The Most Special Two Weeks in Tennis: Grass Court Tennis at Wimbledon 8


The Most Special Two Weeks in Tennis: Grass Court Tennis at Wimbledon

I love grass court tennis.

The beauty of the green green grass offset by the stark white outfits that the All England Club requires. The absence of the sound of the ball bouncing. The long slides of the players as they play on top of the often slippery surface.

The inconsistent bounces that favor the most athletic of our players: Federer, Djokovic, Murray, Dimitrov, Tsonga, Monfils.

The skid of the bounce that can favor the biggest servers:
Isner, Kyrgios, Karlovic, Raonic, Berdych, Cilic, Anderson.

The way the ball slides off the court that favors the lefty cut serves: Nadal, Lopez, Verdasco.

The slippery surface that favors those with the best balance: Nishikori, Wawrinka, Simon.

The speed of the court that favors the biggest hitters: Sock, Mannarino, Querry, Janowic, Johnson, Groth.

The short points, which favor those with the deepest and most enduring mental focus: Novak, Roger, Andy, Rafa. The one’s whose focus rarely breaks in the big moments.

And always the chance for the unseeded player who finds the feel and rhythm that is unlike any other surface: Dolgopolov, Pospisil, Kokkinakis.

On the grass, anything can happen.

When I first started to compete in the seniors, I couldn’t win much. Then I played a tournament at West Side Tennis Club in Forest Hills. I had never been on the grass. I walked on it and felt like I was in the back yard where I grew up. It felt like home. I beat players in that first tournament that I know I would not have had a shot against on any other surface. I started to think I could win against good players because I had done it on the grass. That confidence helped me climb the ladder. I had a new story.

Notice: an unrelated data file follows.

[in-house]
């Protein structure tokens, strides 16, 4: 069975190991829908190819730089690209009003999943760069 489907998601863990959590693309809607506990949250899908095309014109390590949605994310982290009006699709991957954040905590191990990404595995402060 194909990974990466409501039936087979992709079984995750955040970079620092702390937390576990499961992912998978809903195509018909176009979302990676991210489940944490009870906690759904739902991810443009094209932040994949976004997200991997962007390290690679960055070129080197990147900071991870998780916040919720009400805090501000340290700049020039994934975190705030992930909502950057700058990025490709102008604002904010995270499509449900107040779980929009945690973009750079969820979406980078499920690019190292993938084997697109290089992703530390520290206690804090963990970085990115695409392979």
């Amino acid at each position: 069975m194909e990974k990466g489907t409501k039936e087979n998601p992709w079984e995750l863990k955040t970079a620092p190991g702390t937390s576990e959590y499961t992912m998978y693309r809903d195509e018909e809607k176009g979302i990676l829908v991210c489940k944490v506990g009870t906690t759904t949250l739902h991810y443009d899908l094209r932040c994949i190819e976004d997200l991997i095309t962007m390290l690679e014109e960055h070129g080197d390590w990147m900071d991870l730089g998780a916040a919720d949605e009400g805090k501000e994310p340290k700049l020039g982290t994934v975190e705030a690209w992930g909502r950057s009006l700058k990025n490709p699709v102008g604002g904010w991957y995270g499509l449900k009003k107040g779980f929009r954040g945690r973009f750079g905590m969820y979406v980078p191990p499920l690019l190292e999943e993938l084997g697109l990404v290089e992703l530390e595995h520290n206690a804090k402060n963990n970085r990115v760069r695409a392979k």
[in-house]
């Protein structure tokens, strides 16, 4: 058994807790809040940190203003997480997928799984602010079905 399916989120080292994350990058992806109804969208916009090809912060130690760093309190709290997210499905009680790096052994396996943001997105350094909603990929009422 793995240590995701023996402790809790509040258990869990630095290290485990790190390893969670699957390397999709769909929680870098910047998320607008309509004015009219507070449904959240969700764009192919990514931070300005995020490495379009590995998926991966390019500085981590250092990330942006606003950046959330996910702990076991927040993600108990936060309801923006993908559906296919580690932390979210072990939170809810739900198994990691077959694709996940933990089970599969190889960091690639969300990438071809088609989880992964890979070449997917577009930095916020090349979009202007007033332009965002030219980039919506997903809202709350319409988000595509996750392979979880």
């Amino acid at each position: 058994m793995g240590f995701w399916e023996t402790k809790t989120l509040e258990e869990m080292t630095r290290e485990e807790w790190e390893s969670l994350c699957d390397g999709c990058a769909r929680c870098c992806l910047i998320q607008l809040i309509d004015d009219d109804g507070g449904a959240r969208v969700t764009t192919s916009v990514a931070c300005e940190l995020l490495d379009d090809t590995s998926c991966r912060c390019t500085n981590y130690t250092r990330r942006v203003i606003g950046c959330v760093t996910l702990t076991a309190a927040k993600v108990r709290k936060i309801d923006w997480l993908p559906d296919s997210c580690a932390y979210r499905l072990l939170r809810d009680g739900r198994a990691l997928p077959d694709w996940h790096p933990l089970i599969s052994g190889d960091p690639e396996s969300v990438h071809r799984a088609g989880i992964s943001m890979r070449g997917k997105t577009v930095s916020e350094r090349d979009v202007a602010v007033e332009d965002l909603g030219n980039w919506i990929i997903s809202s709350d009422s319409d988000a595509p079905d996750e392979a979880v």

I am all about stories. Stories that players are told and tell themselves that don’t work.

And stories that players tell themselves that do work.

At the French, the story was that it was Novak’s tournament. The story was that Nadal couldn’t last, Murray couldn’t beat him, Roger couldn’t win 7 clay court matches in a row and that the new young guns of Nishikori, Dimitrov and Raonic couldn’t keep it together. Oops, the story never included someone else. Wawrinka? Nope, a one-slam wonder. The better story for Djokovic could have been: he competes for each and every point and against all opponents. His story might have been “I never underestimate any player who is across the net from me.”